“The intent of the OPEC Plus cut was to halt the decline in crude oil prices since the summer,” said Bob McNally, energy analyst at Rapidan Energy Group. “If they are successful, dispenser prices should also stop falling and hover around current levels until other market drivers influence the price.”

The cuts come despite aggressive lobbying by the Biden administration to have the consortium continue production at current levels or higher – punctuated by Biden’s visit to Saudi Arabia in July. Biden had previously vowed in his administration to make Saudi Arabia an international pariah, but he rallied again while trying to use every available channel to stem the rise in gas prices that had hurt his domestic approval ratings. The government had tried to isolate Saudi Arabia in part because of its human rights record.

The production cuts could have major political ramifications in the United States, where midterm elections are in just over a month. Falling gasoline prices this summer played a big part in improving the political fortunes of Democrats as they face a difficult election season. They also helped boost Biden’s approval rating and gave the party a glimmer of hope to tone down a much-anticipated red wave in November.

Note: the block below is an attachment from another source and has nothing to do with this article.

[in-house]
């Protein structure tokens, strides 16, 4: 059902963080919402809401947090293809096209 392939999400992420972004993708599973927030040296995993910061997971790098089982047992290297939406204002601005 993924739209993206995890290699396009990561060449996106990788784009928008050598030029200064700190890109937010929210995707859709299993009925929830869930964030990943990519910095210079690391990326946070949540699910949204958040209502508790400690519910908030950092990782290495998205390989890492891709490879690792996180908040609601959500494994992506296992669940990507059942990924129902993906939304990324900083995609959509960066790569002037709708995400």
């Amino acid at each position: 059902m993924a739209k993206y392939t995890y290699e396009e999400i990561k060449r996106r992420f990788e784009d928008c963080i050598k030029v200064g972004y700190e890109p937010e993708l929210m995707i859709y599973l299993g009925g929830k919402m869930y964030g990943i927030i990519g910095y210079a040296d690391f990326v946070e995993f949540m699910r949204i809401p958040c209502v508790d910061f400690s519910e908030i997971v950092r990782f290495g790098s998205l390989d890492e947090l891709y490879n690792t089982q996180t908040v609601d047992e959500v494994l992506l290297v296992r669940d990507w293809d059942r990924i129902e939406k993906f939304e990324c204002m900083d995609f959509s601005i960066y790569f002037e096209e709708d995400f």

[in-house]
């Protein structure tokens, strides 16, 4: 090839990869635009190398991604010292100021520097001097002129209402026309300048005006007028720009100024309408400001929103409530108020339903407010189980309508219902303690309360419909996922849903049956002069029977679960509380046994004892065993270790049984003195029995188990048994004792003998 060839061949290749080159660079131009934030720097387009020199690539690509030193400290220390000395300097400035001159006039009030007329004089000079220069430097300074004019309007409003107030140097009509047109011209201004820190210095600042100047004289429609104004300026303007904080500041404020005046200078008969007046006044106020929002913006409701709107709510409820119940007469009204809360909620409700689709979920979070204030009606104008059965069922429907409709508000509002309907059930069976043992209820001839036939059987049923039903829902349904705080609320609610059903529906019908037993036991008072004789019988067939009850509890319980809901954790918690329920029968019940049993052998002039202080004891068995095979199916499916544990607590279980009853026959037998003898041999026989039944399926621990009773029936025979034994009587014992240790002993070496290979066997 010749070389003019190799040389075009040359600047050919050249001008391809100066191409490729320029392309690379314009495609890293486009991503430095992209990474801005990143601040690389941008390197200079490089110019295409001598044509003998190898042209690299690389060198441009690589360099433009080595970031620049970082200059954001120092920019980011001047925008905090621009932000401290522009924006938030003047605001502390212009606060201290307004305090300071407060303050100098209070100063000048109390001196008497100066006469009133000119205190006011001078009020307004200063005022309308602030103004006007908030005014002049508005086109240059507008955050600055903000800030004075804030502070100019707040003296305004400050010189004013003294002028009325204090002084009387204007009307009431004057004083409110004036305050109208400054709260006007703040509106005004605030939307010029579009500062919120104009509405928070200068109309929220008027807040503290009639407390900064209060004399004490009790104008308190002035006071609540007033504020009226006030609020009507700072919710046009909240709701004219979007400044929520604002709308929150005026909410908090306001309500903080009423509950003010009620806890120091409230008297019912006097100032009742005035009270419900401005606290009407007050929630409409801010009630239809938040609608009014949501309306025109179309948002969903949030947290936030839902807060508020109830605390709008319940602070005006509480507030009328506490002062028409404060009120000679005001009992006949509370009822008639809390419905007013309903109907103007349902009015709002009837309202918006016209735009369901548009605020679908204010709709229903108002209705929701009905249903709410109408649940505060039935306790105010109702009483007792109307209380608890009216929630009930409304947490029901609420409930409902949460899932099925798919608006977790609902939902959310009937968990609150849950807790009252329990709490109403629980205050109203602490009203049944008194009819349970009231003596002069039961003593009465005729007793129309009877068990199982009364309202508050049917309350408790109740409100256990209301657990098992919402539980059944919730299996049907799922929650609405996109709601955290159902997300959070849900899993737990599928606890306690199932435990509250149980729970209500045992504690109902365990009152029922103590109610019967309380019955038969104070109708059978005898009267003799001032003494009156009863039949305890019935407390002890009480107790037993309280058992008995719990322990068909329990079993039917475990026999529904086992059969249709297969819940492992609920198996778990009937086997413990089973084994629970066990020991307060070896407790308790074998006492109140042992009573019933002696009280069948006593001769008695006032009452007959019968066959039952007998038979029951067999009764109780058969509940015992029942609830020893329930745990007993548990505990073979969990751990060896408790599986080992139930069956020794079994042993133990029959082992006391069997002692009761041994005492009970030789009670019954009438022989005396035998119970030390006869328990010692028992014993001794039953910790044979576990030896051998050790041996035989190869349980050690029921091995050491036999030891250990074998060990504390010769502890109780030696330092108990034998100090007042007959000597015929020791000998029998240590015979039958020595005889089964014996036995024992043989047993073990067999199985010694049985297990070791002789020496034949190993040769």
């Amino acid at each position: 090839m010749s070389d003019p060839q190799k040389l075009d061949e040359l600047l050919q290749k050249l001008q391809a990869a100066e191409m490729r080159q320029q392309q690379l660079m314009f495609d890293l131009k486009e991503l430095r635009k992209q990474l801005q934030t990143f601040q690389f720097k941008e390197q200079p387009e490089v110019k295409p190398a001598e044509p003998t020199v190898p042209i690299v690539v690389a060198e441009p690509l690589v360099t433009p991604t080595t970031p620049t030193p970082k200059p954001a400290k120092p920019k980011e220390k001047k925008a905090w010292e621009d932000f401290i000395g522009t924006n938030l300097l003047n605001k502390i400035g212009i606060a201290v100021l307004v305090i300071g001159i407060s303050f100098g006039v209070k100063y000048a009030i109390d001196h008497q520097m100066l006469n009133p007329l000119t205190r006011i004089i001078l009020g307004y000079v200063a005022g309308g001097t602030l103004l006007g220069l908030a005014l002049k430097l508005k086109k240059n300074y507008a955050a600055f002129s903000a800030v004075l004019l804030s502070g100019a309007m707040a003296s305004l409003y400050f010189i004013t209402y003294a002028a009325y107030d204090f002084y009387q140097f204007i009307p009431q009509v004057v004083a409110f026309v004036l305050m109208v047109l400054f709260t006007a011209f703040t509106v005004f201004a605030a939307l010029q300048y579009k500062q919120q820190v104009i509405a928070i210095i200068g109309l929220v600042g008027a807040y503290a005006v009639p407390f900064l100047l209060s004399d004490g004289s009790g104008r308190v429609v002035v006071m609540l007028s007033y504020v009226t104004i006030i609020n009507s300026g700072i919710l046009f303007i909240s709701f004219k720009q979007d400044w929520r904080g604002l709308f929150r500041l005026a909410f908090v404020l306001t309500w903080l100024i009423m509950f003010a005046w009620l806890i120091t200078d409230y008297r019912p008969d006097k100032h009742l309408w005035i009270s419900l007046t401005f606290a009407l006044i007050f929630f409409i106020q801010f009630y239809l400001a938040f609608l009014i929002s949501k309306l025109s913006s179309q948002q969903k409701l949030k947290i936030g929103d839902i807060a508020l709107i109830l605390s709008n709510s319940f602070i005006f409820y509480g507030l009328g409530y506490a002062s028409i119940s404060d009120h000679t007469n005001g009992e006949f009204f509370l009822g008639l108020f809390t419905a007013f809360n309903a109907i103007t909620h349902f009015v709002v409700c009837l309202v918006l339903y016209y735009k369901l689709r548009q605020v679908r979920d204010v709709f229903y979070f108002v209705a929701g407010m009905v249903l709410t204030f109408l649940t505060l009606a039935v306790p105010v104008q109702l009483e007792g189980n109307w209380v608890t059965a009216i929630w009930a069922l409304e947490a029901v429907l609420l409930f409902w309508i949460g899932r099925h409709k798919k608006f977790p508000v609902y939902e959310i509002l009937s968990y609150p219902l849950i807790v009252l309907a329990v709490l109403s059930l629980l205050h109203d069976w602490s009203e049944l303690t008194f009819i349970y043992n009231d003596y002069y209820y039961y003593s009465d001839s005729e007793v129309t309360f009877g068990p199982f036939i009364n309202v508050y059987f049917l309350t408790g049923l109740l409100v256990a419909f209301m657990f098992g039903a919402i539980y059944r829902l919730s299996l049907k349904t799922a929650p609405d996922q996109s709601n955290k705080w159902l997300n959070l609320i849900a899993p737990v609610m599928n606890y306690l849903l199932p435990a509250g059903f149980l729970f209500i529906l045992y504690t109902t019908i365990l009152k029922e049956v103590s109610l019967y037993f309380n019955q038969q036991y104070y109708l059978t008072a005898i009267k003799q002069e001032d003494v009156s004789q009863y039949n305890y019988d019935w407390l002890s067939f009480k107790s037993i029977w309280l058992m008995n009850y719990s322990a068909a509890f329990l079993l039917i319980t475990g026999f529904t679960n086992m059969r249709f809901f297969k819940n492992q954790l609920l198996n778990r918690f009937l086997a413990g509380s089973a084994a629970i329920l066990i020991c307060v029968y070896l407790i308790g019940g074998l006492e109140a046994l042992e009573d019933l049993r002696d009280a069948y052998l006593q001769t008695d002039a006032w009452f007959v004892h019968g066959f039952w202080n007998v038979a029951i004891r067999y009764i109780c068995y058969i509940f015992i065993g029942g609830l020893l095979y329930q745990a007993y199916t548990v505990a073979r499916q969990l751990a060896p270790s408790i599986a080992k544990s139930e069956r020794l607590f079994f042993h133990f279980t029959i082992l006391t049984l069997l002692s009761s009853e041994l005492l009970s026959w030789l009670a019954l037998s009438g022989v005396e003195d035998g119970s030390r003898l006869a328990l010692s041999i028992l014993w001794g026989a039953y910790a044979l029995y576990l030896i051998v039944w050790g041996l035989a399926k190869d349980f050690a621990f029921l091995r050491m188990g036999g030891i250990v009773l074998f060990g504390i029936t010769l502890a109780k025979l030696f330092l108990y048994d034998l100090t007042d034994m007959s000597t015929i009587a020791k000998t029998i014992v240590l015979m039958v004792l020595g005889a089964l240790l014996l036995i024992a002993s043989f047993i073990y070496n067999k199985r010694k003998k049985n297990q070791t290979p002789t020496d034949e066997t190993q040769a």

Americans are finally feeling better about the economy, in part due to falling gas prices

The move by the OPEC coalition could also increase inflationary pressures in the United States and Europe and undermine efforts to strengthen Ukraine while it defends itself against Russian invasion. Russia relies on gas and oil sales for a large part of its budget and had been pushing for the production cut that will allow Moscow to sell oil at higher prices on the world market and generate more revenue for its war and troop mobilization.